September 17, 2014

Scrolling Headlines:

UMass professor Elizabeth Chilton to speak in Madrid and Paris about importance of heritage studies -

Wednesday, September 17, 2014

UMass club rugby hopes to continue momentum despite opening loss -

Wednesday, September 17, 2014

Bizarre foods eaten worldwide -

Wednesday, September 17, 2014

US should spend more on space -

Wednesday, September 17, 2014

Walking through a week of practice with UMass field hockey -

Wednesday, September 17, 2014

UMass receives $37.5 million for environmental and sustainability initiatives -

Wednesday, September 17, 2014

Irish coffee recipe -

Wednesday, September 17, 2014

To fight ISIS, US must understand them, not chalk up actions to pure evil -

Wednesday, September 17, 2014

UMass tennis is reloading, not rebuilding in 2014 -

Wednesday, September 17, 2014

Fast food workers need more than $7.25 to sustain basic living -

Wednesday, September 17, 2014

UMass men’s cross country season-opening meet -

Tuesday, September 16, 2014

UMass hosts lecture series focused on inequality -

Tuesday, September 16, 2014

Ben Roethlisberger: Whipple taught me how to be a pro -

Tuesday, September 16, 2014

U2 falls flat on “Songs of Innocence” -

Tuesday, September 16, 2014

Recovering from anorexia on a health-obsessed campus -

Tuesday, September 16, 2014

Bowling Green achieves upset win, Northern Illinois remains unbeaten -

Tuesday, September 16, 2014

UMass grad student spends summer building sustainable homes -

Tuesday, September 16, 2014

Versatility of Rodney Mills an effective tool for UMass -

Tuesday, September 16, 2014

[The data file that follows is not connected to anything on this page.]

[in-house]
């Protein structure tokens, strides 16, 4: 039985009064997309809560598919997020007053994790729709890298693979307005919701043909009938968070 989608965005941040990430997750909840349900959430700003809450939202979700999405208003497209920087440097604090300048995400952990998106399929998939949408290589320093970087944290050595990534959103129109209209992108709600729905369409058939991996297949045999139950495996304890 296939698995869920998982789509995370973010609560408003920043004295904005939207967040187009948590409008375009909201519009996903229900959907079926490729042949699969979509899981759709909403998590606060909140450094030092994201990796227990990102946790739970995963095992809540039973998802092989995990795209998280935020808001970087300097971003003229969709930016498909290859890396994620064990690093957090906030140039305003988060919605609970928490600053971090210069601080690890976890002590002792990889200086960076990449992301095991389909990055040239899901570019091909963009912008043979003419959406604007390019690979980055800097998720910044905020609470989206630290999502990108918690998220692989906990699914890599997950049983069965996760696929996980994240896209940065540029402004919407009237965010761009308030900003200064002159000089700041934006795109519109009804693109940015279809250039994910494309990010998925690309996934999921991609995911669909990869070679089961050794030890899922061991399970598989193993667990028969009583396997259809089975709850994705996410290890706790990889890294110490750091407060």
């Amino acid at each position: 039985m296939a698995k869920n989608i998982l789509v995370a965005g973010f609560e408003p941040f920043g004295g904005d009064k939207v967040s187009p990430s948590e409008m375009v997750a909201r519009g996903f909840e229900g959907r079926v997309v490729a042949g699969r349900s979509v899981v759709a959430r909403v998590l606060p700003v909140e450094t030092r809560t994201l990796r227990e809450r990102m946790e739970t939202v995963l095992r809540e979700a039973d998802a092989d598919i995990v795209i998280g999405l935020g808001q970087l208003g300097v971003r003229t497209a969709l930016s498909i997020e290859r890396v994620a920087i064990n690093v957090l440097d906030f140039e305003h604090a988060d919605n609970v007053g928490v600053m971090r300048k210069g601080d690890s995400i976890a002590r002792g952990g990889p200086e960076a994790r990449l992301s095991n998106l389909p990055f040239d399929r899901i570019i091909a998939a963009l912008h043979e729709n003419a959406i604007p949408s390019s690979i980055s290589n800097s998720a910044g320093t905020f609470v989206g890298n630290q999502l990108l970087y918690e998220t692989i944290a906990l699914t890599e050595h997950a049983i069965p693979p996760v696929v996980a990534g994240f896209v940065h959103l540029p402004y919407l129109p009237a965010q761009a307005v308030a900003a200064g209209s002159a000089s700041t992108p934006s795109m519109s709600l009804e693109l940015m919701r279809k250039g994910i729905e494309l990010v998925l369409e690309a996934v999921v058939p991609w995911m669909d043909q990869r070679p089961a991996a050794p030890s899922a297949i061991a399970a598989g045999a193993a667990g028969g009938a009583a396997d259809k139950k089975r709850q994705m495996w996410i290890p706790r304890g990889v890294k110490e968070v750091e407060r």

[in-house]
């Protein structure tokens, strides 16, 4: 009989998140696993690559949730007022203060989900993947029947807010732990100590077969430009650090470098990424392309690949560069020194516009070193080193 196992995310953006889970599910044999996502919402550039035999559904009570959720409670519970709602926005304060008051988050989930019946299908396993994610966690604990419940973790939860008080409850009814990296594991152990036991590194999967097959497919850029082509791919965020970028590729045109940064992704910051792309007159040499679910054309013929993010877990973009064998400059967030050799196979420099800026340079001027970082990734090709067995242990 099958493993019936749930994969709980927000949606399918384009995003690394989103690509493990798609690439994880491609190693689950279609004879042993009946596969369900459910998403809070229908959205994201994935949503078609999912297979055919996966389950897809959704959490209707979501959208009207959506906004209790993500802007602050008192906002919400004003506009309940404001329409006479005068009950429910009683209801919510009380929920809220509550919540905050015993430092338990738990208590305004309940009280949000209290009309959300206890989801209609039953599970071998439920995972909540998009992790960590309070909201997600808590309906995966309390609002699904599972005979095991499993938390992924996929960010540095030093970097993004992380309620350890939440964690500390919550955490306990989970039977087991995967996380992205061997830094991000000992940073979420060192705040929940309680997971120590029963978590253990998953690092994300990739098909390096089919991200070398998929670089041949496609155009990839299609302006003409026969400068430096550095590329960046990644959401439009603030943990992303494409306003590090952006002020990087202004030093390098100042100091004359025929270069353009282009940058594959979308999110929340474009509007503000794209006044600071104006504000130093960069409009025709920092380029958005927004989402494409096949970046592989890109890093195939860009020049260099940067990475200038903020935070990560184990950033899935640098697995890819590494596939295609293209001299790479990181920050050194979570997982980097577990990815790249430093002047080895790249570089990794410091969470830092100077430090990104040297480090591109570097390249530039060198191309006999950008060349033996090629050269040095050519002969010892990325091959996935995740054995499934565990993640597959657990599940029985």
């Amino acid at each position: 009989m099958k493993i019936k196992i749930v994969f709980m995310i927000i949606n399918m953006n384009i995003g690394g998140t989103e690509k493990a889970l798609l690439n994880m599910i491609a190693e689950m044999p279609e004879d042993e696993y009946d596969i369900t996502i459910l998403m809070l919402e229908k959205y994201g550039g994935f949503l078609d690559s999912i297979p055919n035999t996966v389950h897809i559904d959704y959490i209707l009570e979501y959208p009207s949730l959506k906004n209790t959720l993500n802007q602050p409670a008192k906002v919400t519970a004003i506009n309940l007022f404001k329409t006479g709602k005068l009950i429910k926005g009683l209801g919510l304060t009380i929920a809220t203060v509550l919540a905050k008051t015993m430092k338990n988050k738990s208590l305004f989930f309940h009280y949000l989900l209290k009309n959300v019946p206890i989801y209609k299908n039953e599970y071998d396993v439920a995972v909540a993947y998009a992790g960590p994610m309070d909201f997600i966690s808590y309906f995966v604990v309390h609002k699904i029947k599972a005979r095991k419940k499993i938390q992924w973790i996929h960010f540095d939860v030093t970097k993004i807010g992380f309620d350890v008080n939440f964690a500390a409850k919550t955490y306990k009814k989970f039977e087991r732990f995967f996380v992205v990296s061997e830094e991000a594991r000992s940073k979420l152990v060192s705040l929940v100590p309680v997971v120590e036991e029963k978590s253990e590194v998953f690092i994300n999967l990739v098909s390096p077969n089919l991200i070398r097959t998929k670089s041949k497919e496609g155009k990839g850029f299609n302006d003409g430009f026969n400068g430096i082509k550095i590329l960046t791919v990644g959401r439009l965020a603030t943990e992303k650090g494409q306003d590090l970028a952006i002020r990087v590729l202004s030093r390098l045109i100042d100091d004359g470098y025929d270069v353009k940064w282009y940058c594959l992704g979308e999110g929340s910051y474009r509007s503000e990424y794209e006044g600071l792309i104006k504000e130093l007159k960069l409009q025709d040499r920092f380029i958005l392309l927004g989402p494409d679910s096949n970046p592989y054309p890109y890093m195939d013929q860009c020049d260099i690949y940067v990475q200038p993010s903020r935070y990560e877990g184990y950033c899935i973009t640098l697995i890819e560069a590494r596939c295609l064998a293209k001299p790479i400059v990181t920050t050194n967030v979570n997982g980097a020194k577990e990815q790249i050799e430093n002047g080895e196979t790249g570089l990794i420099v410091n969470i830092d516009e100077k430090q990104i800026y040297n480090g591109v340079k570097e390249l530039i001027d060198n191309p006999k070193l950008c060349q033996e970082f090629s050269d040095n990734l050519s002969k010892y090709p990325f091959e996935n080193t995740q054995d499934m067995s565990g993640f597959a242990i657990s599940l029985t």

Jhené Aiko stays strong on “Souled Out” -

Tuesday, September 16, 2014

Campus Perspective: New Blue Wall -

Tuesday, September 16, 2014

It’s a pain to vote

On Nov. 6, this great country re-elected Barack Obama as president of the United States of America in an unsurprising upset for former Massachusetts Gov. Mitt Romney, who is currently still trying to figure out where his tax plan math went wrong.

In addition to the re-election of Obama, America has been at the helm of many admirable things; capturing terrorists, sending humans into outer space, completing the first transcontinental railroad and, in what is maybe the most triumphant accomplishment of all, inventing the Internet. Our governing bodies have maintained an overall efficiently-run country since our Declaration of Independence in 1776 and continue to do so in a land now populated by over 300 million people of all different religious, political and sexual affiliations.

Yet, on Election Day, a day when we are told to uphold democracy and take advantage of our right to vote in the land of the free, we have to wait seven hours in obscenely long lines to do so. Yes, America has done many admirable things, but manufacturing a simple, competent and reliable voting process is not one of them.

It would be an understatement to call Election Day a mess for voters across the country. In a disgraceful display of what should have been the most capable systematic process any American will take part in, extraordinary wait times, long lines, faulty voting machines and other forms of voter suppression threatened one of the most basic expressions of democracy this country has to offer. Election Day was an embarrassing mockery of egalitarianism and American tradition that a select portion of our government uses only as a visage for their desires to make our country great again, or more accurately, make white males the supremacy.

To clarify, in 2002, Congress passed the Help America Vote Act in response to the Florida voting scandal in the 2000 presidential election. It allotted almost $4 billion to states to assist in making it easier and faster for Americans to vote on Election Day. However, there’s little evidence to support that this act has done anything to help the voting process and voter statistics from this past presidential election suggest something interesting but unfortunately not shocking.